But with Gore, Claire Shipman simply relayed how he insisted "the stakes...couldn't be higher" as he wants people to worry about Bush's plans. But Gore's rhetoric was every bit as much of a "scare tactic" as he warned that "forty days from now prosperity itself will be on the ballot" because Bush's tax cut "could wreck our good economy in the process."

    In the sequence they aired, here's how the September 28 NBC Nightly News assessed the economic pitches of Gore and Bush.

    Claire Shipman began: "Gore's team believes that the booming economy is his greatest strength heading into the debates and not just how healthy it is right now, but how it could easily go bust according to Gore in the wrong hands. The stakes, according to Gore, couldn't be higher."
    Gore at the Brookings Institution: "Forty days from now prosperity itself will be on the ballot."

    Shipman explained how he vowed to protect the middle class by balancing the budget and paying down the debt, "but the key, Gore advisers believe, to using the economy effectively is to make voters worry about George W. Bush's economic policy."
    Gore: "What I can't support is a $1.6 trillion tax cut that mostly helps the very wealthy, which comes at the expense of middle class families and could wreck our good economy in the process."

    After relaying how a NBC poll found that when asked "Who would do better with the economy?" 42 percent said Gore versus 36 percent who answered Bush, Shipman concluded: "Still, Gore advisers admit since the race is dead even, the issue hasn't helped that much, but look for him to keep pounding away at it because his advisers believe in the final weeks the economy will make a difference."

    Next, from Green Bay, Wisconsin, David Gregory observed:
    "Bush is hardly shying away from a fight over the economy, but his senior advisers admit the campaign's biggest obstacle is facing an opponent who can point to prosperity on his watch. So from the Texas Governor today a scare tactic of his own. The Texas Governor today in Green Bay Wisconsin brands the Vice President an old style tax and spender who would direct the biggest federal spending hike in 35 years, a vast departure, Bush says, from the centrist 'New Democrat' philosophy that swept the Vice President and Bill Clinton into office eight years ago."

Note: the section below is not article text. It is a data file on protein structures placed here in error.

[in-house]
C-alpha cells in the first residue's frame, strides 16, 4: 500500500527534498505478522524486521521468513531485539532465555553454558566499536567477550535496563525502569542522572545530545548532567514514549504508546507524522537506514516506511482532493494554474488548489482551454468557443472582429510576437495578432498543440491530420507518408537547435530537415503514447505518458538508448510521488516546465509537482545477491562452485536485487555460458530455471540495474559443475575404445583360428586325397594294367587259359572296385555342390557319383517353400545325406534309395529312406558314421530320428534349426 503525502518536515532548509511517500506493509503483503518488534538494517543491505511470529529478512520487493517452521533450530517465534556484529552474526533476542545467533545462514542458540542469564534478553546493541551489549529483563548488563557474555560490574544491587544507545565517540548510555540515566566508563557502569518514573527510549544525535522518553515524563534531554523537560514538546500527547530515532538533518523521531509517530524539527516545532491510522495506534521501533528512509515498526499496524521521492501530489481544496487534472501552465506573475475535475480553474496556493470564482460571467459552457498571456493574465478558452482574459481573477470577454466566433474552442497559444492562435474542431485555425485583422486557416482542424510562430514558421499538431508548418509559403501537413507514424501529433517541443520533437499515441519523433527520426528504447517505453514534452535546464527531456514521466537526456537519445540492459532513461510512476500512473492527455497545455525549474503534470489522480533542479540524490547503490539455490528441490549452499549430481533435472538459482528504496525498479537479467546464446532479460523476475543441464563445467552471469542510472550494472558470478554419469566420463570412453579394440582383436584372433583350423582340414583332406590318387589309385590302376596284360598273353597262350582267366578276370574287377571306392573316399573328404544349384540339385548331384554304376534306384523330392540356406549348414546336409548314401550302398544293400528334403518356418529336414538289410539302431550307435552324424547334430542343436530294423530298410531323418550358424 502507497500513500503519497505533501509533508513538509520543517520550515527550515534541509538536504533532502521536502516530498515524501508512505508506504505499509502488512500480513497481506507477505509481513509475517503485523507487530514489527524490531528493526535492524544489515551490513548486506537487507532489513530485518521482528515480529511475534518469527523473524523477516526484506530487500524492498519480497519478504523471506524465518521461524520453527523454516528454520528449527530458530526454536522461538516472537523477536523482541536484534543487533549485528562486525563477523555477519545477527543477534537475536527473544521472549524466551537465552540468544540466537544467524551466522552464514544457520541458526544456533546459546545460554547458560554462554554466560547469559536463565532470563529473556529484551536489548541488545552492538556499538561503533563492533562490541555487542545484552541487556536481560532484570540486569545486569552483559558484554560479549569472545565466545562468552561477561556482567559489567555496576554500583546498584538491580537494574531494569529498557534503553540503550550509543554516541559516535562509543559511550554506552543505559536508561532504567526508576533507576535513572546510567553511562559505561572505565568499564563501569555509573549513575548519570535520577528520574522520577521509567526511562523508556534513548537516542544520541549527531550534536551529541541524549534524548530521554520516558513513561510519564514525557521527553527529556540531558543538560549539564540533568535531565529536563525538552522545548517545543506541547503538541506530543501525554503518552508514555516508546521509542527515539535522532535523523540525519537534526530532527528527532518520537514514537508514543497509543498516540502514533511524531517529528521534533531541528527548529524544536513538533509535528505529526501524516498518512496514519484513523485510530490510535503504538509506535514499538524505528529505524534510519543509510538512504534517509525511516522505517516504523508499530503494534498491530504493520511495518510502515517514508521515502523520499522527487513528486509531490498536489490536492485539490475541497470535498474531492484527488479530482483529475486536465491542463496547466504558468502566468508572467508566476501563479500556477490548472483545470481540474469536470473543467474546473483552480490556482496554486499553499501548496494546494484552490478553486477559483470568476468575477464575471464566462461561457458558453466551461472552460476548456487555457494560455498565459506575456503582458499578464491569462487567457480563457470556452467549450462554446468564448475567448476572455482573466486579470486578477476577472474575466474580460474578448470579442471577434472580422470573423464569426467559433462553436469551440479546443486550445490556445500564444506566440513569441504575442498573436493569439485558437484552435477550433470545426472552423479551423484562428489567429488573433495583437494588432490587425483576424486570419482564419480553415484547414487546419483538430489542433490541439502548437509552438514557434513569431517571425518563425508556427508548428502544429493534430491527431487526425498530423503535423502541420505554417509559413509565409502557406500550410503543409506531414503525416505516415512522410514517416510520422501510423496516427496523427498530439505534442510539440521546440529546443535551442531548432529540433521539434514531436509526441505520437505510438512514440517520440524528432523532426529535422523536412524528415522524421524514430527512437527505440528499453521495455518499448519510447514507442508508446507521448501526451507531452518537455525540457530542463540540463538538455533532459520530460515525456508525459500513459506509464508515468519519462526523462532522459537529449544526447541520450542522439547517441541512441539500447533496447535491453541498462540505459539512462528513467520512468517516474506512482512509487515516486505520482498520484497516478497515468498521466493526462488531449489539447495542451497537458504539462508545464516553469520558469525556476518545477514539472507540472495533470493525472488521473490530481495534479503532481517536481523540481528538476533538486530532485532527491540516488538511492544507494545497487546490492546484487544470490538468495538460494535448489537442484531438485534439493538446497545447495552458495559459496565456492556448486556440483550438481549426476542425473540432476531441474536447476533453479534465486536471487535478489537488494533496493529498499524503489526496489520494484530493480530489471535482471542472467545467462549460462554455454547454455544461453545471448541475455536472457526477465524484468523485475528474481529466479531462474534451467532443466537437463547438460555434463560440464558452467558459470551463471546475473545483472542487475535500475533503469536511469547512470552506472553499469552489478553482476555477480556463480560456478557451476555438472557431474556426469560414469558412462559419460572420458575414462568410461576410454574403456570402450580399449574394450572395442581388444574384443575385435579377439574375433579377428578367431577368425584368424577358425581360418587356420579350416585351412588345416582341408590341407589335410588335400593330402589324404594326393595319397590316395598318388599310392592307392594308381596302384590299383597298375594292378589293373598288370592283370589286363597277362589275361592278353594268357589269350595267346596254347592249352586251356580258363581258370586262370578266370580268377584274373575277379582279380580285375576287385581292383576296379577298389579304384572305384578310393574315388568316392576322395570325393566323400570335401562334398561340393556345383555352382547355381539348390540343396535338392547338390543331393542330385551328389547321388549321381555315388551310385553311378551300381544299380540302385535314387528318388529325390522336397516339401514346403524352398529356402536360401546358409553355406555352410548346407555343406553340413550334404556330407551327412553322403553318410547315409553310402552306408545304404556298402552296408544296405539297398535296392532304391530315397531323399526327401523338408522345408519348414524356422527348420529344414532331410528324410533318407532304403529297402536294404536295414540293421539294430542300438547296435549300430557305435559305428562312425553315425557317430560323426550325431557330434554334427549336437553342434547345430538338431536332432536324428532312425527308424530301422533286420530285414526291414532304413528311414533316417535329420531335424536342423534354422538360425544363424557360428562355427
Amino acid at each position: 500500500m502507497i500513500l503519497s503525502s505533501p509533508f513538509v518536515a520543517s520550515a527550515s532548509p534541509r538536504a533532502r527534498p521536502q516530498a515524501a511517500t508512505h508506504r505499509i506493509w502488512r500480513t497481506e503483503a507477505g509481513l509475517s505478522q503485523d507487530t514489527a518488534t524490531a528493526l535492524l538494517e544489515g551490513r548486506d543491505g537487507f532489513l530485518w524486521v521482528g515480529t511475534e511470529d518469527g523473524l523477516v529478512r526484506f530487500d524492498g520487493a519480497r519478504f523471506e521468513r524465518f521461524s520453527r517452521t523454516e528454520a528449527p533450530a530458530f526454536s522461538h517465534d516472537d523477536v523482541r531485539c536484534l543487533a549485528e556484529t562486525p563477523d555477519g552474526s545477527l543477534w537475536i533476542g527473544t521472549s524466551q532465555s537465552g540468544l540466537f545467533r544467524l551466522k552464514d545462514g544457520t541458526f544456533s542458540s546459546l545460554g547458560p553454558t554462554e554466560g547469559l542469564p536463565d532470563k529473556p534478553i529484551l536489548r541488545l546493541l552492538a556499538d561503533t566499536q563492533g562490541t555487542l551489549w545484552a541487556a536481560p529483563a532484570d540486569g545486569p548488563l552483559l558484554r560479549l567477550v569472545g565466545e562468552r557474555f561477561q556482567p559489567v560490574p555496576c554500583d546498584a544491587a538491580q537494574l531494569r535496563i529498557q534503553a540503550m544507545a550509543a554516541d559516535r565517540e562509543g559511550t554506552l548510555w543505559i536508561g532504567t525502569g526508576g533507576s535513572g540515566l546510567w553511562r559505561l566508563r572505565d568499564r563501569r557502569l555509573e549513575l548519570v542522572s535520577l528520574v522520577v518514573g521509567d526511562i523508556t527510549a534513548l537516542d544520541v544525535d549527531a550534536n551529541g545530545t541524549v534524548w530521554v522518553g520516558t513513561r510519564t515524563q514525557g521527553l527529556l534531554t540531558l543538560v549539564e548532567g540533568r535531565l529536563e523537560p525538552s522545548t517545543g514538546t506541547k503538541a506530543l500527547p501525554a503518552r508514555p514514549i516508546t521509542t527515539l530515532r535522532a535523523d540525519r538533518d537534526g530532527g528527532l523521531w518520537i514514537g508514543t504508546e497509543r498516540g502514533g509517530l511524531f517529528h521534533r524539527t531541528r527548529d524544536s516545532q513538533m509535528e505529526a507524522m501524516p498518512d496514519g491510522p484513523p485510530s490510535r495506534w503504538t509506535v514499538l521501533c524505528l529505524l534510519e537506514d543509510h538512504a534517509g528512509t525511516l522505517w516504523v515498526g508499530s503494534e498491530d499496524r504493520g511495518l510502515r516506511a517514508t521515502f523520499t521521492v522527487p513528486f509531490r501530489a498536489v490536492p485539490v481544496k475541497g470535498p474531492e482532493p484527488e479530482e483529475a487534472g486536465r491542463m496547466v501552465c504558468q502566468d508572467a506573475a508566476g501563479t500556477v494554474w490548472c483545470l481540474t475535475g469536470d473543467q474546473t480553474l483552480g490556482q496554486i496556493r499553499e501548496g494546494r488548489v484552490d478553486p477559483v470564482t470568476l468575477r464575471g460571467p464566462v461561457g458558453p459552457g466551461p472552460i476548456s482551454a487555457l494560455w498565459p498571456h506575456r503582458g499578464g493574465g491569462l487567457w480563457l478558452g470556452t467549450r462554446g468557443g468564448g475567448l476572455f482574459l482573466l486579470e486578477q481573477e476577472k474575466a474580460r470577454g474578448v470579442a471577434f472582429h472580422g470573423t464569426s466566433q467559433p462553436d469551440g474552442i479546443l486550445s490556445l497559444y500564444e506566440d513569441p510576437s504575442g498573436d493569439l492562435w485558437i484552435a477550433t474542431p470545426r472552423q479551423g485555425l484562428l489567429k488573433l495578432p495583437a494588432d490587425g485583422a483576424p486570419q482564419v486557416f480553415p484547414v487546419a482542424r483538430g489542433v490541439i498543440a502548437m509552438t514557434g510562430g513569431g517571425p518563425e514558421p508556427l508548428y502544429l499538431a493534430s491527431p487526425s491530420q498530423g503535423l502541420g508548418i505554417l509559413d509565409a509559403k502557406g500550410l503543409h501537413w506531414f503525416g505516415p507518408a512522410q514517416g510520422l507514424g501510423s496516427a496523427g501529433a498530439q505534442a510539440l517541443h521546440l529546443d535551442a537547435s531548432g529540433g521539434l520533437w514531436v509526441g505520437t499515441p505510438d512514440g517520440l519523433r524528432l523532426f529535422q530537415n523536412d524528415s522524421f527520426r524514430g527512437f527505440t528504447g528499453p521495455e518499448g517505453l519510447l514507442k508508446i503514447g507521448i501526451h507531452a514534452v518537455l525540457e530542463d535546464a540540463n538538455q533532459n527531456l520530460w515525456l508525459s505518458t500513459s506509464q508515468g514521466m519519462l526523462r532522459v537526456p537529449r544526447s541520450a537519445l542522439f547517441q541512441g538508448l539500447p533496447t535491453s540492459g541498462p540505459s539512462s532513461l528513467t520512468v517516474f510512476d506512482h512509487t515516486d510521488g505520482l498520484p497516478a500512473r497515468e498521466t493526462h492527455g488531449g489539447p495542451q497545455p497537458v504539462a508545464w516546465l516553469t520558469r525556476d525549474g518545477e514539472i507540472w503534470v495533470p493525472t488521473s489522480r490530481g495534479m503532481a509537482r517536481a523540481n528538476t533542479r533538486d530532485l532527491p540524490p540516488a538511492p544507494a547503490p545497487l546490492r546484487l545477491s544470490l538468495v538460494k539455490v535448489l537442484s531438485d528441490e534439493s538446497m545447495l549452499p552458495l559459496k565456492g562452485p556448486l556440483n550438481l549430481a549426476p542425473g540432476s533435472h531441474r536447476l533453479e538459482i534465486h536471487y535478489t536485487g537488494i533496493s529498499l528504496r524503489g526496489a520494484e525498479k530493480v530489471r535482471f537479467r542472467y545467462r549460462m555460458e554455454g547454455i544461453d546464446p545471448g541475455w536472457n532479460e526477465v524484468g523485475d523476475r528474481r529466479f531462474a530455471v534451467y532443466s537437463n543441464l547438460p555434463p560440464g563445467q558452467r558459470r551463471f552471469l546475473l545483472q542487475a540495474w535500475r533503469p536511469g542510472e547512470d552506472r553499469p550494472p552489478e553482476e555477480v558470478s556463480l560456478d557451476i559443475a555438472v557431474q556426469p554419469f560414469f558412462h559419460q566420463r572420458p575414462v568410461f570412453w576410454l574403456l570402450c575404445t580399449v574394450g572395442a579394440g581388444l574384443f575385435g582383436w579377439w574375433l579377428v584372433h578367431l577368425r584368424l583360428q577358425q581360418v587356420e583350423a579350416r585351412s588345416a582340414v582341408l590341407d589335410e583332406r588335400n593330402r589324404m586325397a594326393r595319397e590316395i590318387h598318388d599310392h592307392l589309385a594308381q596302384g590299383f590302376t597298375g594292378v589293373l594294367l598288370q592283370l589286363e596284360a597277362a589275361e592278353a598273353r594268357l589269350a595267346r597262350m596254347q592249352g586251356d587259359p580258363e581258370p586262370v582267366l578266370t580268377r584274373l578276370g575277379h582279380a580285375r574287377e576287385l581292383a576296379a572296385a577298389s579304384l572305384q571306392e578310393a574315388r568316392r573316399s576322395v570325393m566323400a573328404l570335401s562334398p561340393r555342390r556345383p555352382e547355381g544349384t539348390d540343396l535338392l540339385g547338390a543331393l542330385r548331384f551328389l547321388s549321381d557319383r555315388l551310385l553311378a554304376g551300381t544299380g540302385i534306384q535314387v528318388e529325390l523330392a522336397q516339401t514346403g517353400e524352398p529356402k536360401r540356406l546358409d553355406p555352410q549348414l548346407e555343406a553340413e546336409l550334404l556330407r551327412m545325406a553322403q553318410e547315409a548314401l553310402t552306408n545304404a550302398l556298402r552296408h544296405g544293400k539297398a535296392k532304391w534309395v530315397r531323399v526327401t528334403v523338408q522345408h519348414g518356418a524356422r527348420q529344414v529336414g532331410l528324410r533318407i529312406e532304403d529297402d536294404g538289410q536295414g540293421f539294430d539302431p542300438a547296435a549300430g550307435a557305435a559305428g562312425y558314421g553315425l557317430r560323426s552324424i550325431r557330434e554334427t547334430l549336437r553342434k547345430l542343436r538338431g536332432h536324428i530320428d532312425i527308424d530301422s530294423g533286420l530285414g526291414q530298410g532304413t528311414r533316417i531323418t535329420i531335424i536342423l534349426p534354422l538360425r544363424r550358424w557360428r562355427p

Bush: "If the Vice President gets elected the era of big government being over is over. And so too I fear could be our prosperity."
    Gregory: "Bush, who even talks about the budget during a practice session with the Green Bay Packers-"
    Bush amongst football players: "Guess what he just asked? 'Can we get our tax bracket lowered?'"
    Gregory picked up his sentence, as he put Bush on the defensive: "charges Gore's plan for bigger government and more spending will lead to deficits and tax hikes, and yet it's Bush who's been forced to defend his proposed $1.3 trillion tax cut against the charge that it will bust the budget."

    Yeah, "forced to defend" it by a media which focuses incessantly on its "cost" and impact on the surplus while ignoring how Al Gore's spending plans will consume all of the surplus and more. A National Taxpayers Union Foundation study in August determined Gore's spending proposals are five times greater than Bush's. For details, go to:


ABC and CBS provided much less tilted reviews Thursday night of Bush's attack on Gore, though ABC's Dean Reynolds complained that Bush offered "few details to back up his charges." CBS's Bill Whitaker looked at how Bush's "secret weapon," the Republican Governors in battleground states, "is misfiring."

    Reynolds opened his World News Tonight piece, as transcribed by MRC analyst Brad Wilmouth: "In his sharpest policy attack of the campaign, Bush today suggested the Vice President is a champion of big government whose plans would cripple the economy."
    George W. Bush: "If the Vice President gets elected, the Era of Big Government being over is over. And so, too, I fear, could be our prosperity."
    Reynolds: "While offering few details to back up his charges, Bush painted a stark picture of America's future under a Gore presidency. Americans, he said, would face hundreds of new or expanded federal programs, pages of new rules and regulations, thousands more bureaucrats, and Bush predicted darkly, more IRS agents."